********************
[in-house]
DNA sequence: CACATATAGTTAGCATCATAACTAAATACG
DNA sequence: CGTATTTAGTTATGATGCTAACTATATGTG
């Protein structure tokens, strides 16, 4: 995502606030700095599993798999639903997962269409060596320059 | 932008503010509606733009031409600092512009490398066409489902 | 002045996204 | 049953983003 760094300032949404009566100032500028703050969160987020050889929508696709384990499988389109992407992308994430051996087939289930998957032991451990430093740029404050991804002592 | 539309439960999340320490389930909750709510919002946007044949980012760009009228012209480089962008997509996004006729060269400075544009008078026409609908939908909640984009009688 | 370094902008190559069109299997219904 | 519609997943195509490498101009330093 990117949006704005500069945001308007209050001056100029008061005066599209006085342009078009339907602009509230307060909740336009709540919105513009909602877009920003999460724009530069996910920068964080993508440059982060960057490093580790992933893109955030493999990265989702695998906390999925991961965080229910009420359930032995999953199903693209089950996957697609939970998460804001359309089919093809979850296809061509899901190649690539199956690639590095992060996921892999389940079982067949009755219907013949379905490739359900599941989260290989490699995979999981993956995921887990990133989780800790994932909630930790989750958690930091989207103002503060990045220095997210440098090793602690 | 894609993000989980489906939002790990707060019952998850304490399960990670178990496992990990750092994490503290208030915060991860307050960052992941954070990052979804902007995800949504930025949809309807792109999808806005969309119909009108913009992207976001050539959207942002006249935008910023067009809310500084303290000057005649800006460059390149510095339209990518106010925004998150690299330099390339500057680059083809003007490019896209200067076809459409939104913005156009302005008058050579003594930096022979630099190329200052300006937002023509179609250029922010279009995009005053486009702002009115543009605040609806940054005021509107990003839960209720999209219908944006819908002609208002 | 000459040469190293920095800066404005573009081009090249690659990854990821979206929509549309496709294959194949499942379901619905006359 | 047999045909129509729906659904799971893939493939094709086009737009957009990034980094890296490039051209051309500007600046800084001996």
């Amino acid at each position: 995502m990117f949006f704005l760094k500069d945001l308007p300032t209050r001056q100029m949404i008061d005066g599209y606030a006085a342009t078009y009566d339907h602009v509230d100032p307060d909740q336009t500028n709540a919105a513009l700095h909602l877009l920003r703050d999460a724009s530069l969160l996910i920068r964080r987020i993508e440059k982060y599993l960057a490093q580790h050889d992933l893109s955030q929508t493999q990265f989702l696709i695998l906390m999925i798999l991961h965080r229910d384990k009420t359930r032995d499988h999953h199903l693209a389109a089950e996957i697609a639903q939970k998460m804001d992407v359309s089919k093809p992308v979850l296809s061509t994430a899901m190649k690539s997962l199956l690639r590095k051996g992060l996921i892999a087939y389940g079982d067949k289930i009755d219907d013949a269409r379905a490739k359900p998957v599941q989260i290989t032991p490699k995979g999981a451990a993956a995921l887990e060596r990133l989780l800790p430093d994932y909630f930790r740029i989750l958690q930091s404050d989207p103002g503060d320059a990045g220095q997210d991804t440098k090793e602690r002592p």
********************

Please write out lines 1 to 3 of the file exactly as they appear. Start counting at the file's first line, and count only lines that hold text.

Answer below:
[in-house]
DNA sequence: CACATATAGTTAGCATCATAACTAAATACG
DNA sequence: CGTATTTAGTTATGATGCTAACTATATGTG